Plot summary (with possible spoilers): Ben Selleck (played by James Brolin) is the owner of a struggling used car lot. His sales force consists of a bunch of mostly incompetent people, so it’s no surprise that they can’t move any of the cars. Without any cash coming in, Selleck is in danger of losing the business that has been in his family for 40 years. Instead of buying the best seo software and trying to sell cars via his website, he opts to call in a team of mercenary salesmen led by the legendary Don Ready (Jeremy Piven).
Ready and his crew — Jibby (Ving Rhames), Babs (Kathryn Hahn), and Brent (David Koechner) — descend on the scene and immediately put together a plan to sell all 140 cars over the 4th of July weekend. The plan includes such gimmicks as a DJ, free hot dogs, a giant inflatable gorilla, and high price markups so the salesmen can pretend to offer good deals for the customers.
As the film progresses, the viewer learns a bit more about Ready’s past, including the tragic skydiving death of a friend and fellow salesman that still haunts him to this day. In fact, things become so overwhelming that Don leaves in the middle of the 4th of July sale, essentially taking away all hope of saving the Selleck business. He realizes he must come to terms with his past and stop blaming himself for McDermott’s death so he can move on with his life.
Fortunately, the rest of Don’s team is able to rally the troops. Apparently everyone learned just enough from Don about selling that they’re able to move all the inventory and triumph over the evil Stu Harding (Alan Thicke). Don returns in time to sell the last car to seal the victory for the good guys.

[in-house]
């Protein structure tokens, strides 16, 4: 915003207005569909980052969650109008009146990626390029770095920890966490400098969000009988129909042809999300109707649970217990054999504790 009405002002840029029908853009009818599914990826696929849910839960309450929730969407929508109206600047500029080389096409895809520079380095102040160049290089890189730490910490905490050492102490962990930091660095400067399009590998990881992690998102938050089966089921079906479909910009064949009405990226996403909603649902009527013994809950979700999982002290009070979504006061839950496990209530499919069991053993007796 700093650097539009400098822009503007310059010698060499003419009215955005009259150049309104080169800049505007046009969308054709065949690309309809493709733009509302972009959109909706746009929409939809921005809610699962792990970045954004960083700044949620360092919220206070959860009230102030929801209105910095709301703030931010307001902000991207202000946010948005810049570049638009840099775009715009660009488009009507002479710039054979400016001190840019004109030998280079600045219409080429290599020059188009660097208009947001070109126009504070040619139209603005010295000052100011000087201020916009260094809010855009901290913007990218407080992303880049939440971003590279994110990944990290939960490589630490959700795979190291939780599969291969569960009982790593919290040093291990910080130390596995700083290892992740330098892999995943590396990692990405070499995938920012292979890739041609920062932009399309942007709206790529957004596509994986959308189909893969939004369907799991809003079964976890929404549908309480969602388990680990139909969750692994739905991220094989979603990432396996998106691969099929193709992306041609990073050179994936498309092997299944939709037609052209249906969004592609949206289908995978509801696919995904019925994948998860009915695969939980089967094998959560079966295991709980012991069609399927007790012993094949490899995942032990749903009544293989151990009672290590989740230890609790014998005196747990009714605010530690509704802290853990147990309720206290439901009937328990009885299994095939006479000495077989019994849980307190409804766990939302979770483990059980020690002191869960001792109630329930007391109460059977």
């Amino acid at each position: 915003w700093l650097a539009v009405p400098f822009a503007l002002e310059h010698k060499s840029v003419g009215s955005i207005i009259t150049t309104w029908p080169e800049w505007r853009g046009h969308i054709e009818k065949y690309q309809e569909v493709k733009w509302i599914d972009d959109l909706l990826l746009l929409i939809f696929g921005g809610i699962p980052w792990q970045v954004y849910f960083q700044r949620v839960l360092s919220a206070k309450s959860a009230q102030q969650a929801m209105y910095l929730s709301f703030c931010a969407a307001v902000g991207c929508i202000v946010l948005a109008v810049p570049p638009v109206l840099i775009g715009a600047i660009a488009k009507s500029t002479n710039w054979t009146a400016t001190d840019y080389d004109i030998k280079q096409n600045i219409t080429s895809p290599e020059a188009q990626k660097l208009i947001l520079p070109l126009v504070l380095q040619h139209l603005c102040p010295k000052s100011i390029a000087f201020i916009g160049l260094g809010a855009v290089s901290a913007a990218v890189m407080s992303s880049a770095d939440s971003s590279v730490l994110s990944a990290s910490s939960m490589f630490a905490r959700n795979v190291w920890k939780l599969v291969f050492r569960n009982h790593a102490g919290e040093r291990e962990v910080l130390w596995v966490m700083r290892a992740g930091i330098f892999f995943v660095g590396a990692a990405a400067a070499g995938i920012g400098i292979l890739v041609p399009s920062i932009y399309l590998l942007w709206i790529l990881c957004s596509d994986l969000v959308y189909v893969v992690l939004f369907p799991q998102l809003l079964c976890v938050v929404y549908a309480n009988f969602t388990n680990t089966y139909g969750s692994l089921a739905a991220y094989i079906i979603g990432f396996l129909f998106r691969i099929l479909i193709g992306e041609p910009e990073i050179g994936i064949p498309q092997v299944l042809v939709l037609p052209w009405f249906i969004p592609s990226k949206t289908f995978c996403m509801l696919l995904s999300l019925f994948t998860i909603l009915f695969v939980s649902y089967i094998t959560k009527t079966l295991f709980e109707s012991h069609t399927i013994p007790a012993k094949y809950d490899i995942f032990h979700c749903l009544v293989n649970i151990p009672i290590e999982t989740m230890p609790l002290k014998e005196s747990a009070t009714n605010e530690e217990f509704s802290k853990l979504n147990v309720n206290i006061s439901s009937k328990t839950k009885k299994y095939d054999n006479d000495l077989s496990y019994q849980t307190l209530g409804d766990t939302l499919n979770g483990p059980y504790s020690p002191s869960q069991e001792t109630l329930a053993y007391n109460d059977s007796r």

My Reaction: Going in, I understood that The Goods was supposed to be a comedy along the lines of Walk Hard or Talladega Nights, so I wasn’t expecting anything intelligent. But this film was pretty bad, even when set against low expectations.
I love Jeremy Piven on Entourage, but he proved here that he’s simply not a big enough presence to carry an entire movie on his own. He was annoying and cheesy as Don Ready. I get that the cheesy part was probably intended, but it just wasn’t funny at all. From that ridiculous smoking scene on the airplane straight through to the end, I don’t recall a single LOL moment involving him.
The supporting cast wasn’t any better, and well, I’m sure you know how dumb the storylines are for these types of movies, so don’t look to the plot for relief. Not even the Will Ferrell cameo could save this disaster.
Overall, The Goods: Live Hard, Sell Hard was a huge waste of time. It was train-wreck bad — you know you shouldn’t watch, but you can’t help it — and utterly cringe-worthy in some places. Avoid this one at all costs. I give it 1 star out of 5.